[ Equation 2 ] s 1 ( t ) = ( s 1 x ( t ) s 1 y ( t ) ) = ( A 1 x ( t ) cos ( ω t ) A 1 y ( t ) cos ( ω t + δ ) ) ( 2 )

The following equation (3) can be obtained by removing on from equation (2).

[ Equation 3 ] s 1 x 2 ( t ) A 1 x ( t ) 2 - 2 s 1 x ( t ) s 1 y ( t ) A 1 x ( t ) A 1 y ( t ) cos δ + s 1 y 2 ( t ) A 1 y ( t ) 2 = sin 2 δ ( 3 )

This is an equation representing an ellipse, representing that the electric field of s1(t) rotates in an orbit of the ellipse over time. An optical signal s2(t) in a polarization state orthogonal to s1(t) with an angular frequency of ω′=ω+Δω is expressed by the following equation (4). Note that |A2x(t)| and |A2y(t)| satisfy |A1x(t)|/|A1y(t)|=|A2y(t)|/|A2x(t)|.

[ Equation 4 ] s 2 ( t ) = ( s 2 x ( t ) s 2 y ( t ) ) = ( A 2 x ( t ) cos ( ω t ) A 2 y ( t ) cos ( ω t + δ - π ) ) ( 4 )

Let I1(t) and I2(t) be the signals that can be obtained by directly detecting the above s1(t) and s2(t) with a photo detector (PD), respectively. Considering that the bandwidth of the PD is sufficiently narrow compared to ω, I1(t) and I2(t) are expressed by the following equation.

[ Equation 5 ] ( I 1 ( t ) = 1 2 { A 1 x ( t ) 2 + A 1 y ( t ) 2 } I 2 ( t ) = 1 2 { A 2 x ( t ) 2 + A 2 y ( t ) 2 } ( 5 )

Here, a case where s1(t) and s2(t) pass through an optical filter is considered. Assuming that the electric field transmission rates of the optical filter for s1(t) and s2(t) are respectively √h1 and √h2 (0<hi<1, i=1, 2), a signal e(t) that can be obtained by detecting s1(t) and s2(t) by the PD directly and simultaneously is expressed by the following equation.

[ Equation 6 ] e ( t ) = h 1 s 1 x ( t ) + h 2 s 2 x ( t ) 2 + h 1 s 1 y ( t ) + h 2 s 2 y ( t ) 2 = h 1 2 { A 1 x ( t ) 2 + A 1 y ( t ) } 2 + h 2 2 { A 2 x ( t ) 2 + A 2 y ( t ) 2 } + h 1 h 2 { A 1 x ( t ) A 2 x ( t ) - A 1 y ( t ) A 2 y ( t ) } cos ( Δ ω t ) = h 1 I 1 ( t ) + h 2 I 2 ( t ) ( 6 )

It is understood from equation (6) that the component of the difference frequency Δω between s1(t) and s2(t) is canceled in e(t) when s1(t) and s2(t) are orthogonal to each other, and that e(t) is represented by a linear combination of the intensity signals I1(t) and I2(t), which would be obtained by directly detecting s1(t) and s2(t), respectively.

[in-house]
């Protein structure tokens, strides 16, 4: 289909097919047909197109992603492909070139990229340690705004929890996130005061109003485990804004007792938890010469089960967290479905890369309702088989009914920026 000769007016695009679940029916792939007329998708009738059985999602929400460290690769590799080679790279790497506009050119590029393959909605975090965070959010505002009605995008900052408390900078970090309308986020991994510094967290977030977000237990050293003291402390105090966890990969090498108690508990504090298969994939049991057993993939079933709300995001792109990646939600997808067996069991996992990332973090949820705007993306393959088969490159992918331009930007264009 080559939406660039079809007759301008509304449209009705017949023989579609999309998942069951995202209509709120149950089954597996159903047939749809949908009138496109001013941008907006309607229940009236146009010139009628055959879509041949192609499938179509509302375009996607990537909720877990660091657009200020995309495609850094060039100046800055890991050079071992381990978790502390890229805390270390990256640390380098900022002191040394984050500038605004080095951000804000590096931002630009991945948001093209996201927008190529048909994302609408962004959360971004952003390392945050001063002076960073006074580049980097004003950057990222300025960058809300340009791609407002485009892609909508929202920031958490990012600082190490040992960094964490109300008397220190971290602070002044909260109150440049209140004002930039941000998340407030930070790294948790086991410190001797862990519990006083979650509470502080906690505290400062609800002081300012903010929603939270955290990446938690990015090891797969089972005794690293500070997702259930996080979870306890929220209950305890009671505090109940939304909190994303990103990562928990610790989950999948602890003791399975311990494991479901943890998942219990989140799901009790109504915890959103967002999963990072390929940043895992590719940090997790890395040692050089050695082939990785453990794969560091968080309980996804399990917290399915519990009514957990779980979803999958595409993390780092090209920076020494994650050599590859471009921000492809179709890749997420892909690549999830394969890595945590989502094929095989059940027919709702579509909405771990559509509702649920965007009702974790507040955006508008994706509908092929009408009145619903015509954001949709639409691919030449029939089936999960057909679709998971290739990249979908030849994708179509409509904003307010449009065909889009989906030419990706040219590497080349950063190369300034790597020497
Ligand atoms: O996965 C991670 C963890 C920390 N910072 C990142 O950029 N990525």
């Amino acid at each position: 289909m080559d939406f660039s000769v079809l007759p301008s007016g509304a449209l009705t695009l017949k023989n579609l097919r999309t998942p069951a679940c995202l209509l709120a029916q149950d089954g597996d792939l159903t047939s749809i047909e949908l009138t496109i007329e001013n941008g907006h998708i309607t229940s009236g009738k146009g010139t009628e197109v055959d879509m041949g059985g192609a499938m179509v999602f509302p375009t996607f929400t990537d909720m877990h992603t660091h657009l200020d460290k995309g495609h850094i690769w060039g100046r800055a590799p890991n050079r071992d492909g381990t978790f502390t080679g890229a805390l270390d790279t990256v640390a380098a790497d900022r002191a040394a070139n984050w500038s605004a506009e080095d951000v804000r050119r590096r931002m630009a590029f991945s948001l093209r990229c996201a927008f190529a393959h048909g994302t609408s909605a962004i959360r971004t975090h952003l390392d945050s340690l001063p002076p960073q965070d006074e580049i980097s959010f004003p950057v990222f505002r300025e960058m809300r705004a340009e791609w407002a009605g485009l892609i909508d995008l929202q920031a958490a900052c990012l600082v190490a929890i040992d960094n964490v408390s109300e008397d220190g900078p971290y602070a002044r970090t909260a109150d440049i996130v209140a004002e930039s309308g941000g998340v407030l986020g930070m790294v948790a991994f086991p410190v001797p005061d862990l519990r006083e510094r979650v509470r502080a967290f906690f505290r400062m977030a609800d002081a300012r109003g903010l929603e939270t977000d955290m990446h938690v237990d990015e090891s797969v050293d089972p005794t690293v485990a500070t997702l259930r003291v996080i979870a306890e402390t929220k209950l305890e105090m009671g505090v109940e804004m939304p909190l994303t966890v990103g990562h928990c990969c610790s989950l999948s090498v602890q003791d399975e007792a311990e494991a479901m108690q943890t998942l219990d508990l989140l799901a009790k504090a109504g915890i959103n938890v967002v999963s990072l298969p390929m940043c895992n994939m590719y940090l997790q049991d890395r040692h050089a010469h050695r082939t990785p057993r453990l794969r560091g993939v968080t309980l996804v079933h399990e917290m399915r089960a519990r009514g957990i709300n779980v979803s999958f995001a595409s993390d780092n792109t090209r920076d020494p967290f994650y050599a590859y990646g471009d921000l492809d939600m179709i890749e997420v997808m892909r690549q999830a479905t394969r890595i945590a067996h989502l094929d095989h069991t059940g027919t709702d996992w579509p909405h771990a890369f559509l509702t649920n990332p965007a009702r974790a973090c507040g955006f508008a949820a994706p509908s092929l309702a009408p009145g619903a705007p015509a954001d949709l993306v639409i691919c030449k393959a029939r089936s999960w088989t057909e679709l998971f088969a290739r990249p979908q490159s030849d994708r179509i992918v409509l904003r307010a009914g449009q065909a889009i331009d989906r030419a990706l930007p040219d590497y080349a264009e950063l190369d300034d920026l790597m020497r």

When the electric field transmission rates of the IL 61 for s1(t) and s2(t) in the output connected to the PD 62a are respectively denoted as √h11 and √h12, the output of the PD 62a is denoted as e1(t), the electric field transmission rates of the IL 61 for s1(t) and s2(t) in the output connected to the other PD 62b are respectively denoted as √h21 and √h22, and the output of the PD 62b is denoted as e2(t), e1(t) and e2(t) are expressed by the following equation.

[ Equation 7 ] ( e 1 ( t ) e 2 ( t ) ) = ( h 11 I 1 ( t ) + h 12 I 2 ( t ) h 21 I 1 ( t ) + h 22 I 2 ( t ) ) = ( h 11 h 12 h 21 h 22 ) ( I 1 ( t ) I 2 ( t ) ) = H ( I 1 ( t ) I 2 ( t ) ) ( 7 )

The OOK signal s1 of the channel Ch1 and the OOK signal s2 of the channel Ch2, which have been multiplexed by orthogonal polarization multiplexing and then transmitted through the IL 61 as the transmitted signals it and i2, are directly detected by the PDs 62a and 62b and then converted to digital signals by the ADCs 63a and 63b. This process obtains sampling data x1 and x2 of two reception signals in which OOK signals s1 and s2, which are the respective intensity signals of the channels Ch1 and Ch2, are combined with different combination ratios. This is represented in the above equation.

The DSP 64 restores the direct detection signal I1 of the OOK signal s1 and the direct detection signal I2 of the OOK signal s2 from the two sampling data x1 and x2, where the OOK signals s1 and s2 have been generated on the transmission side by modulating the carrier c1 of the channel Ch1 and the carrier c2 of the channel Ch2 respectively with the data D1 and D2. The DSP 64 then performs an arithmetic process to calculate the data D1 and D2 from the direct detection signals I1 and I2. This arithmetic process is performed as follows. As the OOK signal s1 of the channel Ch1 and the OOK signal s2 of the channel Ch2 are independent from each other, the direct detection signals I1 and I2 are restored using an algorithm for performing a process for separating two different signals from each other, and then the data D1 and D2 are calculated from the obtained direct detection signals I1 and I2. The above algorithm is described, for example, in the independent component analysis method described in Non-Patent Document 1.

Here, the DSP 64 restores the direct detection signals I1 and I2 by using the following equation (8) in the algorithm. Note that H, shown in equation (7), represents weighting factors for combining the direct detection signal I1 of the OOK signal s1 and the direct detection signal I2 of the OOK signal s2 with different combination ratios; n is a positive integer representing the number of times of sampling; t0 is the time at n=1; and ΔT is a sampling interval.

[ Equation 8 ] ( x 1 ( n ) x 2 ( n ) ) = H ( I 1 ( t 0 + Δ T ( n - 1 ) ) I 2 ( t 0 + Δ T ( n - 1 ) ) ) ( 8 )